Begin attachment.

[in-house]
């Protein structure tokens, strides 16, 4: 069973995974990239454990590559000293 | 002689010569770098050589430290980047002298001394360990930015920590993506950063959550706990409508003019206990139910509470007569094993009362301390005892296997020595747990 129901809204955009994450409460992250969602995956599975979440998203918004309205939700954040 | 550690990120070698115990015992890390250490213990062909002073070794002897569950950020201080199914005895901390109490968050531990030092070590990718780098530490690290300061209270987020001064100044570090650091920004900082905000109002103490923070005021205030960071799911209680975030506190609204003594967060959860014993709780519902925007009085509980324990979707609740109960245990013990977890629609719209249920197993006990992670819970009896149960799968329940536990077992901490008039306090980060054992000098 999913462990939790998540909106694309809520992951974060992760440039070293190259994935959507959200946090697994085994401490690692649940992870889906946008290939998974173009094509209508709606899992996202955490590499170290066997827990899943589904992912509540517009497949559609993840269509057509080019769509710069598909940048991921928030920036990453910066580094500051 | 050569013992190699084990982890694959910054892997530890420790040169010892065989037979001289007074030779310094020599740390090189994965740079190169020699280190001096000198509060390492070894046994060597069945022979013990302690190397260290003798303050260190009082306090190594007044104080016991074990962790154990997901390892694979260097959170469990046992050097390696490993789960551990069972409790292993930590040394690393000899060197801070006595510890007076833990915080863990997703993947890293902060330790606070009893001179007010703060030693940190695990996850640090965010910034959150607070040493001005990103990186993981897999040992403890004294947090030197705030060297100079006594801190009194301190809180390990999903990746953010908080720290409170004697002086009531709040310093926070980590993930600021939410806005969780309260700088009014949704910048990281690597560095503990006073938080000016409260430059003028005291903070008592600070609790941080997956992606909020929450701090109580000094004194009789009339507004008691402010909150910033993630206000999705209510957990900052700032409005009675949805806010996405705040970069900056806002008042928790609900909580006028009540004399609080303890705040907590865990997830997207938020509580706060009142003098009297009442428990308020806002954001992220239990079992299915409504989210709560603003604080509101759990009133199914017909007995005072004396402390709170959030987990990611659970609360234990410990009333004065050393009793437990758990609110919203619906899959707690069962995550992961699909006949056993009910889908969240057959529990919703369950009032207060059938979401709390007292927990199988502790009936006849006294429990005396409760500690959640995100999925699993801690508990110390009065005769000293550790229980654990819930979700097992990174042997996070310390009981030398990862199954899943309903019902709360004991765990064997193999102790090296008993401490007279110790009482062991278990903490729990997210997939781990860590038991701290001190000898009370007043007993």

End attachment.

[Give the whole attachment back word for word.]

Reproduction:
[in-house]
């Protein structure tokens, strides 16, 4: 069973995974990239454990590559000293 | 002689010569770098050589430290980047002298001394360990930015920590993506950063959550706990409508003019206990139910509470007569094993009362301390005892296997020595747990 129901809204955009994450409460992250969602995956599975979440998203918004309205939700954040 | 550690990120070698115990015992890390250490213990062909002073070794002897569950950020201080199914005895901390109490968050531990030092070590990718780098530490690290300061209270987020001064100044570090650091920004900082905000109002103490923070005021205030960071799911209680975030506190609204003594967060959860014993709780519902925007009085509980324990979707609740109960245990013990977890629609719209249920197993006990992670819970009896149960799968329940536990077992901490008039306090980060054992000098 999913462990939790998540909106694309809520992951974060992760440039070293190259994935959507959200946090697994085994401490690692649940992870889906946008290939998974173009094509209508709606899992996202955490590499170290066997827990899943589904992912509540517009497949559609993840269509057509080019769509710069598909940048991921928030920036990453910066580094500051 | 050569013992190699084990982890694959910054892997530890420790040169010892065989037979001289007074030779310094020599740390090189994965740079190169020699280190001096000198509060390492070894046994060597069945022979013990302690190397260290003798303050260190009082306090190594007044104080016991074990962790154990997901390892694979260097959170469990046992050097390696490993789960551990069972409790292993930590040394690393000899060197801070006595510890007076833990915080863990997703993947890293902060330790606070009893001179007010703060030693940190695990996850640090965010910034959150607070040493001005990103990186993981897999040992403890004294947090030197705030060297100079006594801190009194301190809180390990999903990746953010908080720290409170004697002086009531709040310093926070980590993930600021939410806005969780309260700088009014949704910048990281690597560095503990006073938080000016409260430059003028005291903070008592600070609790941080997956992606909020929450701090109580000094004194009789009339507004008691402010909150910033993630206000999705209510957990900052700032409005009675949805806010996405705040970069900056806002008042928790609900909580006028009540004399609080303890705040907590865990997830997207938020509580706060009142003098009297009442428990308020806002954001992220239990079992299915409504989210709560603003604080509101759990009133199914017909007995005072004396402390709170959030987990990611659970609360234990410990009333004065050393009793437990758990609110919203619906899959707690069962995550992961699909006949056993009910889908969240057959529990919703369950009032207060059938979401709390007292927990199988502790009936006849006294429990005396409760500690959640995100999925699993801690508990110390009065005769000293550790229980654990819930979700097992990174042997996070310390009981030398990862199954899943309903019902709360004991765990064997193999102790090296008993401490007279110790009482062991278990903490729990997210997939781990860590038991701290001190000898009370007043007993």